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West of Here Hardcover – Bargain Price, February 15, 2011


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Product Details

  • Hardcover: 496 pages
  • Publisher: Algonquin Books; First Edition edition (February 15, 2011)
  • Language: English
  • ISBN-10: 1565129520
  • ISBN-13: 978-1565129528
  • ASIN: B005CDT46Q
  • Product Dimensions: 9.1 x 5.9 x 1.6 inches
  • Shipping Weight: 1.6 pounds (View shipping rates and policies)
  • Average Customer Review: 3.4 out of 5 stars  See all reviews (105 customer reviews)
  • Amazon Best Sellers Rank: #403,405 in Books (See Top 100 in Books)

Editorial Reviews

Amazon.com Review

Amazon Best Books of the Month, February 2011: Jonathan Evison opens his electrifying epic, West of Here, at the Elwha River dam, where over a hundred years since settlers of the fictional town of Port Bonita tamed the river, their descendants gather in anticipation of the dam's blasting, and a new era of restoration. Across the next five hundred pages, Evison's story moves between 2006 and the town's earliest days at the close of the 19th century, overlaying stories of the people who passed through or dug in at Port Bonita, which swelled from settlement to town on the ragged shoreline of Washington State's Strait of Juan de Fuca. The past is populated by intrepid folk--an exploration party penetrating the Olympic Mountain range in the depths of winter, Klallam natives sickened by homeland eviction and whiskey, a young feminist at odds with motherhood, a prostitute doing covert battle with her whorehouse's owner, and an idealistic entrepreneur, blasting the river canyon into submission. In 2006, we meet their softer progeny--an ex-con who flees into the mountains with a stash of Snickers, the lonely parole officer determined to find him, a fish processing plant worker with a Bigfoot fixation, a native woman who rethinks her whole life when her son has a psychic break, and more memorable characters haunted by the past, by their unlived lives, by themselves. Though its themes are weighty, West of Here never bogs down--irreverent humor, lustrous prose, and unexpected moments animate a tale as vast as the land it inhabits. --Mari Malcolm

From Publishers Weekly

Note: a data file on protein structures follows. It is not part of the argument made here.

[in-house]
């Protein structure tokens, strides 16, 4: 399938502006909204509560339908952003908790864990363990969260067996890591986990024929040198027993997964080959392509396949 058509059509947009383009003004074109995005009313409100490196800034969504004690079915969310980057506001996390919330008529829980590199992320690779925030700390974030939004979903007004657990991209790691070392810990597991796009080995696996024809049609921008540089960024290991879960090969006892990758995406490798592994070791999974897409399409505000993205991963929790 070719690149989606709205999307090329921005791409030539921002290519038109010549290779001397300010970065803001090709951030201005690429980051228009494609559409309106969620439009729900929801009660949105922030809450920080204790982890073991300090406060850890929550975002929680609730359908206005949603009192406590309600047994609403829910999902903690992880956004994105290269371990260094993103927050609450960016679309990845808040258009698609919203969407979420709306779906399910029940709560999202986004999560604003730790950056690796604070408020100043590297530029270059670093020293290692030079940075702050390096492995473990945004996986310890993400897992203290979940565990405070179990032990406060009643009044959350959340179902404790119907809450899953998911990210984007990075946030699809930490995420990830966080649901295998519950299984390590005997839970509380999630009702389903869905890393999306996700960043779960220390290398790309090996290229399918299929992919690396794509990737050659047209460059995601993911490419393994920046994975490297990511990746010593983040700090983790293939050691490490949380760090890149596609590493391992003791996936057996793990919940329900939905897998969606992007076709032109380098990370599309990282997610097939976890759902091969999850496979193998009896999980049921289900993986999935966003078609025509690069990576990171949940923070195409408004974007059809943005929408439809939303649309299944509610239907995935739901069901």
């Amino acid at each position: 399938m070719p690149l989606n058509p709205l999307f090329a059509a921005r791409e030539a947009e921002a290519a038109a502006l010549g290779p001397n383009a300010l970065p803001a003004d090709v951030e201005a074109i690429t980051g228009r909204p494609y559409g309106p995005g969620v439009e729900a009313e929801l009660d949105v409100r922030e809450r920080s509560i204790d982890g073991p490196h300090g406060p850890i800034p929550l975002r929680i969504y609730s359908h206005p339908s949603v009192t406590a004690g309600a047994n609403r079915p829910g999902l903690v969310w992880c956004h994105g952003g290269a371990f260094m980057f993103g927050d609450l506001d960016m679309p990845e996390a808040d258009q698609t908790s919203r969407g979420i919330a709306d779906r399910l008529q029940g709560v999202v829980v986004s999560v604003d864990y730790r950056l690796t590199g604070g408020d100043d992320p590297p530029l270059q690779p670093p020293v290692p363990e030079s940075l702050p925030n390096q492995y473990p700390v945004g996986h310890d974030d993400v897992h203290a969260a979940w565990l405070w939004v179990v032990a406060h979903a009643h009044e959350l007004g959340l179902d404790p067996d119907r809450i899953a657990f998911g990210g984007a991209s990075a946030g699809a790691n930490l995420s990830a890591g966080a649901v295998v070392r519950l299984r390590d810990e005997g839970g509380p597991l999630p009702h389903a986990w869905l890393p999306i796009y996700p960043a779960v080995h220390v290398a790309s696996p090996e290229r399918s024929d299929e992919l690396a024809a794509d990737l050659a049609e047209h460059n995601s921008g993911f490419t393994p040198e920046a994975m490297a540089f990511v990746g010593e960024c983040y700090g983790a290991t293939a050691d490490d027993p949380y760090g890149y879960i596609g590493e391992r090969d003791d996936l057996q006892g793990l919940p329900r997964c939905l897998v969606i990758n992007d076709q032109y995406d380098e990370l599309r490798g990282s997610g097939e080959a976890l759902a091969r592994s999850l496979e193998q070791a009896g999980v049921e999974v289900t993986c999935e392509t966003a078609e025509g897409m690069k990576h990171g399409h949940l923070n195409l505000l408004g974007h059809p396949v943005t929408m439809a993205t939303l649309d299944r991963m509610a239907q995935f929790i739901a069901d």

Starred Review. A century after the late–19th-century settlers of Olympic Peninsula to the west of Seattle set out to build a dam, their descendants want to demolish it to bring back fish runs, providing one of the many plots in this satisfyingly meaty work from Evison (All About Lulu). The scenes of the early settlers track an expedition into the Olympic wilderness and the evolving relations between settlers and the Klallam tribe, provide insights into early feminism, and outline an entrepreneur's dream to build the all-important dam. By comparison, the contemporary stories are chock-full of modern woe and malaise, including a Bigfoot watcher and seafood plant worker who wishes to relive his glory days as a high school basketball star; an ex-convict who sets out into the wilderness to live off the land; and an environmental scientist who is hit with an unexpected development. Evison does a terrific job at creating a sense of place as he skips back and forth across the century, cutting between short chapters to sustain a propulsive momentum while juggling a sprawling network of plots and a massive cast of characters real enough to walk off the page. A big novel about the discovery and rediscovery of nature, starting over, and the sometimes piercing reverberations of history, this is a damn fine book. (Feb.)
(c) Copyright PWxyz, LLC. All rights reserved.

More About the Author

Jonathan Evison is the author of the critically acclaimed novels All About Lulu, and West of Here. He was the recipient of a 2009 Christopher Isherwood Fellowship. He lives on an island in western Washington. He likes rabbits.

Customer Reviews

No I do not hate it, but I do not like it eather, it is not my kind of book/story.
stok
Evison can flat out write, important in a book with two converging time lines, a busload of characters, and multiple story lines that are woven together.
Martin Zook
I keep thinking I shouldn't review this book, since I couldn't get more than fifty pages into it, and found it pretty difficult all the way through.
Randal

Most Helpful Customer Reviews

334 of 346 people found the following review helpful By K. McCombs on January 18, 2011
Format: Hardcover
I was lucky enough to score an ARC of Jonathan Evison's West of Here and I have to admit that it surprised me. I knew the man could write, his first novel All About Lulu was a lovely coming of age story told with a unique voice that I liked a lot. But Lulu in no way prepared me for the staggering scope of West of Here.